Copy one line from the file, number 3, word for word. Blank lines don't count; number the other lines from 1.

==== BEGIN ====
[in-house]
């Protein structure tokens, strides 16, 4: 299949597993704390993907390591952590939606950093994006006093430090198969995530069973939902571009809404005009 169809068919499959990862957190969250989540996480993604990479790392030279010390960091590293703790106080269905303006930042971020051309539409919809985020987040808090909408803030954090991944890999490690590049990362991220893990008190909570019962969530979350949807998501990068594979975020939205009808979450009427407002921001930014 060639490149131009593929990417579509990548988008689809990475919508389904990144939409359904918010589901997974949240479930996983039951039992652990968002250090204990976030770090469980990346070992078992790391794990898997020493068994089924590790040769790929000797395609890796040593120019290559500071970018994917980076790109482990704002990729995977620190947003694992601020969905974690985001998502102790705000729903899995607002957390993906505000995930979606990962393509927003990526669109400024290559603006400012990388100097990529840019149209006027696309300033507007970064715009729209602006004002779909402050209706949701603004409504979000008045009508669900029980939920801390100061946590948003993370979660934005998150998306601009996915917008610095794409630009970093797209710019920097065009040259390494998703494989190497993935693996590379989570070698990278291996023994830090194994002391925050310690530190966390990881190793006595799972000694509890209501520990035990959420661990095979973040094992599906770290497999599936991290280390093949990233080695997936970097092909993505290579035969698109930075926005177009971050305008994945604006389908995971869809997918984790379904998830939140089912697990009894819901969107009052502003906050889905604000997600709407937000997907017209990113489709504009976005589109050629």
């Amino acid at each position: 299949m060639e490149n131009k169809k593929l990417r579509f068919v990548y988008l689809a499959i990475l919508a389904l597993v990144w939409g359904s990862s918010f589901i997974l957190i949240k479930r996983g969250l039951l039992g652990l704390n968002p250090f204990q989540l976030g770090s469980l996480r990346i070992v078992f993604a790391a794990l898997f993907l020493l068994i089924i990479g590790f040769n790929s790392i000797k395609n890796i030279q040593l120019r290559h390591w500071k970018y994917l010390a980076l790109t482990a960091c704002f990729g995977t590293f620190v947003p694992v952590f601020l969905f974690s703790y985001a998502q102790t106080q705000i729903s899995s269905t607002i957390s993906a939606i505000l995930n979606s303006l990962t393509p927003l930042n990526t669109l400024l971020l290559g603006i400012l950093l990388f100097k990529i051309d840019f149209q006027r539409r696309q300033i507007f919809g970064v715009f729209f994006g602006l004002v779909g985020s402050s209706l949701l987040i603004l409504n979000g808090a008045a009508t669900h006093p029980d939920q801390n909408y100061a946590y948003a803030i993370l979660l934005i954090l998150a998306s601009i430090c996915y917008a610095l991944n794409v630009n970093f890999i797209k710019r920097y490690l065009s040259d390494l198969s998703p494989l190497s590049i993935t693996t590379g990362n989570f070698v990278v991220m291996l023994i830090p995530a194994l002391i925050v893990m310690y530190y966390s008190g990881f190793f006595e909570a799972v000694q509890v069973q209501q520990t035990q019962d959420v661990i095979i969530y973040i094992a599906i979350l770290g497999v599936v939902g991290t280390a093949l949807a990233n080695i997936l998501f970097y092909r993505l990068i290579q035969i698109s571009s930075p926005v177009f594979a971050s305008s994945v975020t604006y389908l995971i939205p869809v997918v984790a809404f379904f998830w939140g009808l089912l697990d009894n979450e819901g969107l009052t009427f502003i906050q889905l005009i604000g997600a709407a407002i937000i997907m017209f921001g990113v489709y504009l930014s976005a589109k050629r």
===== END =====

């Amino acid at each position: 299949m060639e490149n131009k169809k593929l990417r579509f068919v990548y988008l689809a499959i990475l919508a389904l597993v990144w939409g359904s990862s918010f589901i997974l957190i949240k479930r996983g969250l039951l039992g652990l704390n968002p250090f204990q989540l976030g770090s469980l996480r990346i070992v078992f993604a790391a794990l898997f993907l020493l068994i089924i990479g590790f040769n790929s790392i000797k395609n890796i030279q040593l120019r290559h390591w500071k970018y994917l010390a980076l790109t482990a960091c704002f990729g995977t590293f620190v947003p694992v952590f601020l969905f974690s703790y985001a998502q102790t106080q705000i729903s899995s269905t607002i957390s993906a939606i505000l995930n979606s303006l990962t393509p927003l930042n990526t669109l400024l971020l290559g603006i400012l950093l990388f100097k990529i051309d840019f149209q006027r539409r696309q300033i507007f919809g970064v715009f729209f994006g602006l004002v779909g985020s402050s209706l949701l987040i603004l409504n979000g808090a008045a009508t669900h006093p029980d939920q801390n909408y100061a946590y948003a803030i993370l979660l934005i954090l998150a998306s601009i430090c996915y917008a610095l991944n794409v630009n970093f890999i797209k710019r920097y490690l065009s040259d390494l198969s998703p494989l190497s590049i993935t693996t590379g990362n989570f070698v990278v991220m291996l023994i830090p995530a194994l002391i925050v893990m310690y530190y966390s008190g990881f190793f006595e909570a799972v000694q509890v069973q209501q520990t035990q019962d959420v661990i095979i969530y973040i094992a599906i979350l770290g497999v599936v939902g991290t280390a093949l949807a990233n080695i997936l998501f970097y092909r993505l990068i290579q035969i698109s571009s930075p926005v177009f594979a971050s305008s994945v975020t604006y389908l995971i939205p869809v997918v984790a809404f379904f998830w939140g009808l089912l697990d009894n979450e819901g969107l009052t009427f502003i906050q889905l005009i604000g997600a709407a407002i937000i997907m017209f921001g990113v489709y504009l930014s976005a589109k050629r």